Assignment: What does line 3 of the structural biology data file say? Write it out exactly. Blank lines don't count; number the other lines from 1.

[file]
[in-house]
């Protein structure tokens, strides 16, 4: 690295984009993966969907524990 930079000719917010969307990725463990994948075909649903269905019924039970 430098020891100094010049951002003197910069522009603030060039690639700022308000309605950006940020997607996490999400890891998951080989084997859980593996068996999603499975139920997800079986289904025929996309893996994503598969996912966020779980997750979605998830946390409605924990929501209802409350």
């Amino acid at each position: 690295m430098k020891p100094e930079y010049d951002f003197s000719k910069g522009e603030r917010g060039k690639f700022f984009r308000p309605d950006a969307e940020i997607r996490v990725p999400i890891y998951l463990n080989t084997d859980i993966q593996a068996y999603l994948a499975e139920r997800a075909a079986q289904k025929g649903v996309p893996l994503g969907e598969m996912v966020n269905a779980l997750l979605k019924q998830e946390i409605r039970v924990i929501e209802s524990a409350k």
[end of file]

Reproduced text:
């Amino acid at each position: 690295m430098k020891p100094e930079y010049d951002f003197s000719k910069g522009e603030r917010g060039k690639f700022f984009r308000p309605d950006a969307e940020i997607r996490v990725p999400i890891y998951l463990n080989t084997d859980i993966q593996a068996y999603l994948a499975e139920r997800a075909a079986q289904k025929g649903v996309p893996l994503g969907e598969m996912v966020n269905a779980l997750l979605k019924q998830e946390i409605r039970v924990i929501e209802s524990a409350k």